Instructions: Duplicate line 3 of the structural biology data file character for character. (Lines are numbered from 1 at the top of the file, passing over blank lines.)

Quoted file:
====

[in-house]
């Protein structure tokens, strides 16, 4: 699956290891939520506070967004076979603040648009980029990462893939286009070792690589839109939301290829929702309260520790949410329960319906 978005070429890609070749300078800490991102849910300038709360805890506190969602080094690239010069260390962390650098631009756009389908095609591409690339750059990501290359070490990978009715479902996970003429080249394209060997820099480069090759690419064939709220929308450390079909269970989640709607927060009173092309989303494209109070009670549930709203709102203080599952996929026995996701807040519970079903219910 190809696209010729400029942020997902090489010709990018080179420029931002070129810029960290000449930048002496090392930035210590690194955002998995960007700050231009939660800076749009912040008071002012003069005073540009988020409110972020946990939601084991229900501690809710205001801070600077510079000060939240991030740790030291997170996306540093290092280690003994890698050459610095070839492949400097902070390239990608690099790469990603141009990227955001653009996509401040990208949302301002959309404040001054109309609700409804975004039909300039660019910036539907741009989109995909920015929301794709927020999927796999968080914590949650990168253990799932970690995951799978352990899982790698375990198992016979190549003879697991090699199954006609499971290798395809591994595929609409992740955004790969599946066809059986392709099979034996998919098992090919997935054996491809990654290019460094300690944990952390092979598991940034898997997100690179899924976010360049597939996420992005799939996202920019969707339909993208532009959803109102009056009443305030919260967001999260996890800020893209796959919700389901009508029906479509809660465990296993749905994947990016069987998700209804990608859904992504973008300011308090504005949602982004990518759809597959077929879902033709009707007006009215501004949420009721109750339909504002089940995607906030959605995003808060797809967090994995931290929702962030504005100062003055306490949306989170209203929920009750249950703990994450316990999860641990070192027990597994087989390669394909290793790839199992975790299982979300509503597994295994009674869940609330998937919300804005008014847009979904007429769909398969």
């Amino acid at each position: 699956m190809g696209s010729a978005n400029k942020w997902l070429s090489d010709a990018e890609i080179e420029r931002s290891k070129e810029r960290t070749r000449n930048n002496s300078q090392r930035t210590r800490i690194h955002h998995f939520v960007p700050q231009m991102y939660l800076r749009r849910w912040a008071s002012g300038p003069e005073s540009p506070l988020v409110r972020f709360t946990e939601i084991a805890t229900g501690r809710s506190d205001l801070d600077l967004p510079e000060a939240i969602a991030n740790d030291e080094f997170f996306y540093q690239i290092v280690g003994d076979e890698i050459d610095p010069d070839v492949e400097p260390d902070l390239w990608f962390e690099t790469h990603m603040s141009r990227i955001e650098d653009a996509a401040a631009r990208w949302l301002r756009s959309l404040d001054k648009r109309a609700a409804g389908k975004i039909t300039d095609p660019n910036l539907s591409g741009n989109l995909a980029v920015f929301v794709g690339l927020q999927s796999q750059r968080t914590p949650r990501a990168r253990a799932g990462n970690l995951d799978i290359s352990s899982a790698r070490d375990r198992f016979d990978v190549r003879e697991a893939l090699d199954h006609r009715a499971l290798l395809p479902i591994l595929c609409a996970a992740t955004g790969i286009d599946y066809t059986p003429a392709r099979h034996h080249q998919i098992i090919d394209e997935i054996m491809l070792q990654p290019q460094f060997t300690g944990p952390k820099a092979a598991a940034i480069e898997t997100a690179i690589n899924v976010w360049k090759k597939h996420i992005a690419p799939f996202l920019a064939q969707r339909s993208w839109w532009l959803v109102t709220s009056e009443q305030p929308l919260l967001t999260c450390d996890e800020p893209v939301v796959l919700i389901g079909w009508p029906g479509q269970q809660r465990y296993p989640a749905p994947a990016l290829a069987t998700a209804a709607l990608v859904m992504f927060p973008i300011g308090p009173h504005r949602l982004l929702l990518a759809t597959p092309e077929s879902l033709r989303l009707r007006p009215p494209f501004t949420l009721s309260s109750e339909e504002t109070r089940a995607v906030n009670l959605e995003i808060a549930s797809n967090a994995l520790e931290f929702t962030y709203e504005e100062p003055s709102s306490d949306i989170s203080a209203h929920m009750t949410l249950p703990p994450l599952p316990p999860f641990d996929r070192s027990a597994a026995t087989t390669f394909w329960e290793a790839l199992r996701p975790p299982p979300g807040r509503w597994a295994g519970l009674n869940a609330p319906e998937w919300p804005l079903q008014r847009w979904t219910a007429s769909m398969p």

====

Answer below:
């Amino acid at each position: 699956m190809g696209s010729a978005n400029k942020w997902l070429s090489d010709a990018e890609i080179e420029r931002s290891k070129e810029r960290t070749r000449n930048n002496s300078q090392r930035t210590r800490i690194h955002h998995f939520v960007p700050q231009m991102y939660l800076r749009r849910w912040a008071s002012g300038p003069e005073s540009p506070l988020v409110r972020f709360t946990e939601i084991a805890t229900g501690r809710s506190d205001l801070d600077l967004p510079e000060a939240i969602a991030n740790d030291e080094f997170f996306y540093q690239i290092v280690g003994d076979e890698i050459d610095p010069d070839v492949e400097p260390d902070l390239w990608f962390e690099t790469h990603m603040s141009r990227i955001e650098d653009a996509a401040a631009r990208w949302l301002r756009s959309l404040d001054k648009r109309a609700a409804g389908k975004i039909t300039d095609p660019n910036l539907s591409g741009n989109l995909a980029v920015f929301v794709g690339l927020q999927s796999q750059r968080t914590p949650r990501a990168r253990a799932g990462n970690l995951d799978i290359s352990s899982a790698r070490d375990r198992f016979d990978v190549r003879e697991a893939l090699d199954h006609r009715a499971l290798l395809p479902i591994l595929c609409a996970a992740t955004g790969i286009d599946y066809t059986p003429a392709r099979h034996h080249q998919i098992i090919d394209e997935i054996m491809l070792q990654p290019q460094f060997t300690g944990p952390k820099a092979a598991a940034i480069e898997t997100a690179i690589n899924v976010w360049k090759k597939h996420i992005a690419p799939f996202l920019a064939q969707r339909s993208w839109w532009l959803v109102t709220s009056e009443q305030p929308l919260l967001t999260c450390d996890e800020p893209v939301v796959l919700i389901g079909w009508p029906g479509q269970q809660r465990y296993p989640a749905p994947a990016l290829a069987t998700a209804a709607l990608v859904m992504f927060p973008i300011g308090p009173h504005r949602l982004l929702l990518a759809t597959p092309e077929s879902l033709r989303l009707r007006p009215p494209f501004t949420l009721s309260s109750e339909e504002t109070r089940a995607v906030n009670l959605e995003i808060a549930s797809n967090a994995l520790e931290f929702t962030y709203e504005e100062p003055s709102s306490d949306i989170s203080a209203h929920m009750t949410l249950p703990p994450l599952p316990p999860f641990d996929r070192s027990a597994a026995t087989t390669f394909w329960e290793a790839l199992r996701p975790p299982p979300g807040r509503w597994a295994g519970l009674n869940a609330p319906e998937w919300p804005l079903q008014r847009w979904t219910a007429s769909m398969p």